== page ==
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expert reaction to review of antibody tests for SARS-CoV-2

A review, published in the BMJ, at antibody tests for the SARS-CoV-2 virus.

 

Prof Sanjeev Krishna, Professor of Molecular Parasitology and Medicine, St George’s, University of London, said:

“This is a detailed and thorough assessment of antibody tests that were developed and published in the first few months of the pandemic.  The systematic nature of the analysis acts like a peer review process for many of the papers that have been posted as ‘preprints’ that present results without having undergone a formal peer review process.

“The quality of studies examined varies widely, and this has already been analysed and reported in the recently published Cochrane review.  Both reviews identify and make clear where standards should be improved in developing antibody tests and cover a similar period of time.  This review is not intended to assess if immunity passports would be viable.

“Like most diagnostic tests that need to be developed with urgency, the first products may lack robustness through poor evaluation methodologies or poor test performance, but many tests can be improved with time.  It is important not to dismiss them from the start, as antibody tests will take their place in the suite of diagnostic tests that is needed to understand and manage the COVID19 pandemic, whether to identify those eligible for vaccine or plasma donation studies, or to understand the role of immunity passports.  In the end, we will need high quality antibody tests to understand the nature of immunity to COVID19 infections.”

 

Dr Alexander Edwards, Associate Professor in Biomedical Technology, Reading School of Pharmacy, University of Reading, said:

“This systematic review is extremely welcome – without careful and painstaking analysis of the flood of publications about antibody tests for COVID-19, we will struggle to make informed policy decisions and make use of new tools.  By collating together so many studies, we are starting to see a picture emerge, but it’s still a sketch and there are still important gaps where it’s not yet possible to even guess what the picture shows.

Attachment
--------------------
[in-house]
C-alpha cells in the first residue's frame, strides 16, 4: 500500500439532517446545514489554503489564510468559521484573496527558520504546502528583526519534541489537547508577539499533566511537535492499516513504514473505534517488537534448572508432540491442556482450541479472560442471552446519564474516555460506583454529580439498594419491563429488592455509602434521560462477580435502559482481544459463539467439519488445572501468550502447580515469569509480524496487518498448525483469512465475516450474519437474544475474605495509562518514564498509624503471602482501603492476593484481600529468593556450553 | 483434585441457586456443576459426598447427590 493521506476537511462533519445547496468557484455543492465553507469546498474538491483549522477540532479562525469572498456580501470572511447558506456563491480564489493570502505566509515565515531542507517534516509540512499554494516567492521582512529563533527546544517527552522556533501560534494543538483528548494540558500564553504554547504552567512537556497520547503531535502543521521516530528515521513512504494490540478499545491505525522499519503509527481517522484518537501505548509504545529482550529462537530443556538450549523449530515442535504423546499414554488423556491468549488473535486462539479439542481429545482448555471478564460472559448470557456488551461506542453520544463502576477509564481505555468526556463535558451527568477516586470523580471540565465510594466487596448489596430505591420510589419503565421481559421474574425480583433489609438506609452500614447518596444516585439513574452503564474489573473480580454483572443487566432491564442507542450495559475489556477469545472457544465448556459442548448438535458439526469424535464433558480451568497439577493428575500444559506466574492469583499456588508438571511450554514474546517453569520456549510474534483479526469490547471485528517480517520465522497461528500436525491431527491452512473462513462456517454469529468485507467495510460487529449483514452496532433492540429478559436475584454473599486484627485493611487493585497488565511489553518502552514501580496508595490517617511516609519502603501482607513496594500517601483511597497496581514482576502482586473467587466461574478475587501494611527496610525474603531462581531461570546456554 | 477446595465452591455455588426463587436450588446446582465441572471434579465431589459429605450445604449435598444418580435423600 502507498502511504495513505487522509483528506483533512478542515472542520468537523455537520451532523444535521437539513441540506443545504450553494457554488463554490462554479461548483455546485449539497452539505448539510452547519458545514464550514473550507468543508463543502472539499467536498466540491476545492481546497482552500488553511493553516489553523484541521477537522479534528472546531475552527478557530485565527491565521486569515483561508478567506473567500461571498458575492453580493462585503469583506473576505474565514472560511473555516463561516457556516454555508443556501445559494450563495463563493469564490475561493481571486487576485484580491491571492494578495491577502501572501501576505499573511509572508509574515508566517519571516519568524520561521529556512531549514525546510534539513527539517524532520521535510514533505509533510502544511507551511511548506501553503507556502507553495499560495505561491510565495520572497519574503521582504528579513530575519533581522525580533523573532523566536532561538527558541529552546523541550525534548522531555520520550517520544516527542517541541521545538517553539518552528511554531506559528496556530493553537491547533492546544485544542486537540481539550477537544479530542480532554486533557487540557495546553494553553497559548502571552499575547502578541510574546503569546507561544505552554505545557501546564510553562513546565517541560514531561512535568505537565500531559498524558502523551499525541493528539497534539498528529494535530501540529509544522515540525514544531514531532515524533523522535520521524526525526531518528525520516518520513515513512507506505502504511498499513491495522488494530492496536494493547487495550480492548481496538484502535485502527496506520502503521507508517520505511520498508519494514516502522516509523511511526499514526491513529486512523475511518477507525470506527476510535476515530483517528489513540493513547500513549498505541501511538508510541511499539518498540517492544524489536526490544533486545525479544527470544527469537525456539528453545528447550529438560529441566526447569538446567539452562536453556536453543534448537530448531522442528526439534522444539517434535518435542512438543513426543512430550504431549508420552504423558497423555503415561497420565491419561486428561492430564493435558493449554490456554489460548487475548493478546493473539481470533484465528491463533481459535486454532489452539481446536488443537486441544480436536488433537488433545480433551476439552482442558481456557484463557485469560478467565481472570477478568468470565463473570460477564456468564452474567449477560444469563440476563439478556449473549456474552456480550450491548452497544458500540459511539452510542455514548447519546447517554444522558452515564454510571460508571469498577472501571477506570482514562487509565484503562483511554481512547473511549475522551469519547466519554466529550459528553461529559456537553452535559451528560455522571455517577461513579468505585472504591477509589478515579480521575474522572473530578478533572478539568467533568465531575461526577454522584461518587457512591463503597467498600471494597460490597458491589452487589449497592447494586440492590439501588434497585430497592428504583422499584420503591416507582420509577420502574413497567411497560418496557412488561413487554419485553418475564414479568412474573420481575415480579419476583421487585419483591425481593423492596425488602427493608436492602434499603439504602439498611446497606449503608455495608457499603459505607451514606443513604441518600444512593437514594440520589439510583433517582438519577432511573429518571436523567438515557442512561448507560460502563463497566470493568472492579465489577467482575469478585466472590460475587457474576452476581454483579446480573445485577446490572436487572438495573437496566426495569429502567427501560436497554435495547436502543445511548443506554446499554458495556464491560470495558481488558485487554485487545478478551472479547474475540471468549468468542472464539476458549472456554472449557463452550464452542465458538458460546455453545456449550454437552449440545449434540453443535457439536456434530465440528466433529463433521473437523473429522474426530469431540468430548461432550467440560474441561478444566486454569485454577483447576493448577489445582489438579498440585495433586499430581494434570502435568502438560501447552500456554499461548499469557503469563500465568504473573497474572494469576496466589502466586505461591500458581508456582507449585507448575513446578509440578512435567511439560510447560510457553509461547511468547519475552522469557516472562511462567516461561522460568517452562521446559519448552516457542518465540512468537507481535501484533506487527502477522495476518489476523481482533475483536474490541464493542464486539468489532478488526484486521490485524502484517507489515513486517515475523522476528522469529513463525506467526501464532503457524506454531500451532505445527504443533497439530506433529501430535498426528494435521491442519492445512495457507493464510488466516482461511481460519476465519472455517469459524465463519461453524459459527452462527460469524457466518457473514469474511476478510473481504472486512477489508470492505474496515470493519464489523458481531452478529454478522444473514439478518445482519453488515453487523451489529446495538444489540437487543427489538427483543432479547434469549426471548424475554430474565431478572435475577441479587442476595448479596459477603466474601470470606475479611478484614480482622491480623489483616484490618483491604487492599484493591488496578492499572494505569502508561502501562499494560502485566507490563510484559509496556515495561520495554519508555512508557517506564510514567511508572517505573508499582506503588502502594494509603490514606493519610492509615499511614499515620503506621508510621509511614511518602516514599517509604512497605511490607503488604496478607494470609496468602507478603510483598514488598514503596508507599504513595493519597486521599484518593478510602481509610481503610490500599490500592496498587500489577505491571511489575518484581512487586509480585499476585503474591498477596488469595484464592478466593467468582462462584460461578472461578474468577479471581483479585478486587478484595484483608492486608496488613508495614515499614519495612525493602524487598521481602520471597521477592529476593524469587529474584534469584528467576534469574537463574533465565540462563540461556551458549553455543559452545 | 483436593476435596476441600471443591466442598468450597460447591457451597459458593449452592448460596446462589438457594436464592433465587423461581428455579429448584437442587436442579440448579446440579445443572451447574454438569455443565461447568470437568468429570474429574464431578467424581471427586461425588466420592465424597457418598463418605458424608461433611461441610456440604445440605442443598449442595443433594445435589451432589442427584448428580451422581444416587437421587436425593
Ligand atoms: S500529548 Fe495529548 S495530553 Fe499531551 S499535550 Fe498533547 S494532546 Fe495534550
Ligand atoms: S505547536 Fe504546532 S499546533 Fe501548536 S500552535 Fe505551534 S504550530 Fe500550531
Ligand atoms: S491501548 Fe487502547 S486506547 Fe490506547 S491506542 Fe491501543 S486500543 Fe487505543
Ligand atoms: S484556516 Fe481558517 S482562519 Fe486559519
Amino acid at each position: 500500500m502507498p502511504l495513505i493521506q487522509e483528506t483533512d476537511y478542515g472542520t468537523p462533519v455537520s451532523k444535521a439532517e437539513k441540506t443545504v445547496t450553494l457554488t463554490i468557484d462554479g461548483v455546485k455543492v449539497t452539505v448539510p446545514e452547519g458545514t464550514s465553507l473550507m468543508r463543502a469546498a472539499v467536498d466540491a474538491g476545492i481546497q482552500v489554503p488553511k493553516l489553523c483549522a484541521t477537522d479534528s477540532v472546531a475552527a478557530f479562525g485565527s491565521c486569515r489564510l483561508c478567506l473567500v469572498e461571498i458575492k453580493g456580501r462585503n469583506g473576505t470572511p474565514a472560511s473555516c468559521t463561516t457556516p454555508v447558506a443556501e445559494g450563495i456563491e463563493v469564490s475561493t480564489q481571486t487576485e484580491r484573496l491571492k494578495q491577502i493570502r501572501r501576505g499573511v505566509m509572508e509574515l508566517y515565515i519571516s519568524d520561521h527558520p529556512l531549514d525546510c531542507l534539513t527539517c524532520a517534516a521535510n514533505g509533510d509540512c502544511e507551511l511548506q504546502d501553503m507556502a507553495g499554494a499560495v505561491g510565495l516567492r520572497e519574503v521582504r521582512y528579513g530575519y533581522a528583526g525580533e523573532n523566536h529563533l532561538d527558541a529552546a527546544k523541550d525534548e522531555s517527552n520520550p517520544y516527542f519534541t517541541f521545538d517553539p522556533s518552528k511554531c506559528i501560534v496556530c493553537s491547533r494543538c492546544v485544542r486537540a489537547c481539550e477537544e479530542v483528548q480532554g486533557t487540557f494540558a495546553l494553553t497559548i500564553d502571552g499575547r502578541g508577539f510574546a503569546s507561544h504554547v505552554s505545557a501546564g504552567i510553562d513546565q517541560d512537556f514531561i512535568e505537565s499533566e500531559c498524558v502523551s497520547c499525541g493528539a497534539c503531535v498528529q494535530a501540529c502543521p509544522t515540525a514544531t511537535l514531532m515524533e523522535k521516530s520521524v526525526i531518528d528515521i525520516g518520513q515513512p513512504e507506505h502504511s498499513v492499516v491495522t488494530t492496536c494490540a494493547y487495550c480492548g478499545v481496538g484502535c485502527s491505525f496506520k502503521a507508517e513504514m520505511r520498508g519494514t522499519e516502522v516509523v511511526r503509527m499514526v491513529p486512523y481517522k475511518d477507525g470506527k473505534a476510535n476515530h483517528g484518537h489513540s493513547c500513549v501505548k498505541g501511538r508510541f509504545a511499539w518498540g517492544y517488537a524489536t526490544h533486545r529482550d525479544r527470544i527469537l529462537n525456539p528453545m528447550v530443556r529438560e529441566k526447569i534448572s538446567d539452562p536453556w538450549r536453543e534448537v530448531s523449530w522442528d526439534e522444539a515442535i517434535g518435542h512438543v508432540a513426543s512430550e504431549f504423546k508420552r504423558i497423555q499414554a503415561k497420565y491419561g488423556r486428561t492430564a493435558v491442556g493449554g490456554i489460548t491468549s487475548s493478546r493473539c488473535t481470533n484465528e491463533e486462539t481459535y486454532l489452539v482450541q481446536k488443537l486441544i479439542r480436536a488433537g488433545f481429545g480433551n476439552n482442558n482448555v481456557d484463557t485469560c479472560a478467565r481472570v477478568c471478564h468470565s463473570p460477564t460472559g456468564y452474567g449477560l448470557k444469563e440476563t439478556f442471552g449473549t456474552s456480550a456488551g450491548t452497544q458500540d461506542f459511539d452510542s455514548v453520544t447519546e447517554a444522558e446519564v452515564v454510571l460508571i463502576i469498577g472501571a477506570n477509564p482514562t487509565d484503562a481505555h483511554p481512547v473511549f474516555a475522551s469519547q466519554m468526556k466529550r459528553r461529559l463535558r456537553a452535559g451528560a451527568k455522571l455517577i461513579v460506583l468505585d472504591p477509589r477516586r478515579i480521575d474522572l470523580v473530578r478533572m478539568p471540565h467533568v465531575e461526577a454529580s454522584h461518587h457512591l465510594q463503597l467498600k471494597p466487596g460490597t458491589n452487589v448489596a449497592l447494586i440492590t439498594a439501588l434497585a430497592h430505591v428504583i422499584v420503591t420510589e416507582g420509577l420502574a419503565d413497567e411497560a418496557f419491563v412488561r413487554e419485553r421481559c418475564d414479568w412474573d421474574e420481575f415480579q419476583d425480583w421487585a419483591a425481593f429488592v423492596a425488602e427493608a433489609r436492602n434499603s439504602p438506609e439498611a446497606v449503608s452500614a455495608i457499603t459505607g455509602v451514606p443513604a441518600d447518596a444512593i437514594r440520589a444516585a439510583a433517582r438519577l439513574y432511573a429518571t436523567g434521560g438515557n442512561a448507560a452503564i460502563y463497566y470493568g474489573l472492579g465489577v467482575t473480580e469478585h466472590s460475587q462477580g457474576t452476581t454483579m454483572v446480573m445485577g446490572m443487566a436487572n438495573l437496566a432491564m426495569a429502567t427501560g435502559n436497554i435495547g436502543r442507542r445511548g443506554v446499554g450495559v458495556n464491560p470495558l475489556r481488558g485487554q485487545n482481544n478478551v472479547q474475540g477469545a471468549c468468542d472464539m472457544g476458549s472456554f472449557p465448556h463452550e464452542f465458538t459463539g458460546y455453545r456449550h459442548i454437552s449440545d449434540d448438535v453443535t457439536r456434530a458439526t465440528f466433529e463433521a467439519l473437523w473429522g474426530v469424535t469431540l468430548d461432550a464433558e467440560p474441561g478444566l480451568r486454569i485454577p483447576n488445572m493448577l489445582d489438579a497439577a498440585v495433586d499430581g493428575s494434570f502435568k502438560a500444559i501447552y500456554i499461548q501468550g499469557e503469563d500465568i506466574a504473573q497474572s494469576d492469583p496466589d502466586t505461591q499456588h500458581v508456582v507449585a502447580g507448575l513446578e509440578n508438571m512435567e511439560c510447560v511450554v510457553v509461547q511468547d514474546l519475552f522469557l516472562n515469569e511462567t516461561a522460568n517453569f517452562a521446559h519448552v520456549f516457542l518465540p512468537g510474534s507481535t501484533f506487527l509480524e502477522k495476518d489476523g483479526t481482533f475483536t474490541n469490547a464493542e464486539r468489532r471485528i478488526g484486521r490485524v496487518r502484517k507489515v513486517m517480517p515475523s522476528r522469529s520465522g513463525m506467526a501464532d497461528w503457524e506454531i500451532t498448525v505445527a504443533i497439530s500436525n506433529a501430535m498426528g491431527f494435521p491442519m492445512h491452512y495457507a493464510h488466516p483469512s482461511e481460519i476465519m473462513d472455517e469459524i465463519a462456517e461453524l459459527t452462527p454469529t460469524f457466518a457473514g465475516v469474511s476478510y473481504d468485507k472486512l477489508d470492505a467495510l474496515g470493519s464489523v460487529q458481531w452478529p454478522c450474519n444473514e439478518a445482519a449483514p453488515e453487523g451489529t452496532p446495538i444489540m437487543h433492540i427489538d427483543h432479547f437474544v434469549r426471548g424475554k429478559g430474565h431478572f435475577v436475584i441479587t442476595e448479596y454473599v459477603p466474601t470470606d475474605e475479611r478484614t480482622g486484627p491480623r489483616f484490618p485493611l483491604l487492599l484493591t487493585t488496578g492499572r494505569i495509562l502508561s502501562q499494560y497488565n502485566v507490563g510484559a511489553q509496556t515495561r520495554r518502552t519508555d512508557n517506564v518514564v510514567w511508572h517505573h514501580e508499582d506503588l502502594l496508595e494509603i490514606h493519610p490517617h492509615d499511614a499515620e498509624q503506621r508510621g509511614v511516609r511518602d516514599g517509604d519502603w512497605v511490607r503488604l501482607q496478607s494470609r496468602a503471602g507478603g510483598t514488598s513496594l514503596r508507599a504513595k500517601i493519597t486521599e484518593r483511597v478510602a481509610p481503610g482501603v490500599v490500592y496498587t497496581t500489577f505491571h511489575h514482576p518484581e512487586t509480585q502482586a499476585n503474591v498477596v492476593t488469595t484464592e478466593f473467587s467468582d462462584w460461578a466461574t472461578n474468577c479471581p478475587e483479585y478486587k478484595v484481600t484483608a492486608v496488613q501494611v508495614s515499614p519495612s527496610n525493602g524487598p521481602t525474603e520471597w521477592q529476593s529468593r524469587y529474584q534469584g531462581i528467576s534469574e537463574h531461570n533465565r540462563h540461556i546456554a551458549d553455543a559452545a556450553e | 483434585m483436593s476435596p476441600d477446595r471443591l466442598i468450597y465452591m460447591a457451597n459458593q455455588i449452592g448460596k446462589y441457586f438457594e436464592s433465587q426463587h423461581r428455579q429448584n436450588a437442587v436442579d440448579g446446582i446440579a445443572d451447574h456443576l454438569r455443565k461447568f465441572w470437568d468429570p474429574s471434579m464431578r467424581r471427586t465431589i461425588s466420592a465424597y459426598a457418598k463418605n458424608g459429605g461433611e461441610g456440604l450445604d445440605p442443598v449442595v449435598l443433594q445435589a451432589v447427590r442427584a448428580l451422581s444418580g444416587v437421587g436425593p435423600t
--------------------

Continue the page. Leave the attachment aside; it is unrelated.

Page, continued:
“The nature of a systematic review is that a very formal process selects papers that fit strict rules, and that means they may appear ‘out of date’ – so far, only publications up to 30th April are included and so there will be a lot of more recent studies published, some of which might have better design and more patients, samples and timepoints included.  But the most important element to me of this review is the clear and careful organisation of the evidence.  This makes it much easier to understand new studies, as new pieces of the puzzle can now be fitted into the carefully assembled framework.

“Some important points are highlighted about the way that antibody tests are validated or evaluated.  For example, the accuracy that any study publishes will depend a lot on the population used.  Many studies are incomplete because they select only very specific groups of samples.  But it takes time and a lot of resource to collect all different types of sample needed to fully define the performance of an antibody test.  We can expect more comprehensive studies to emerge.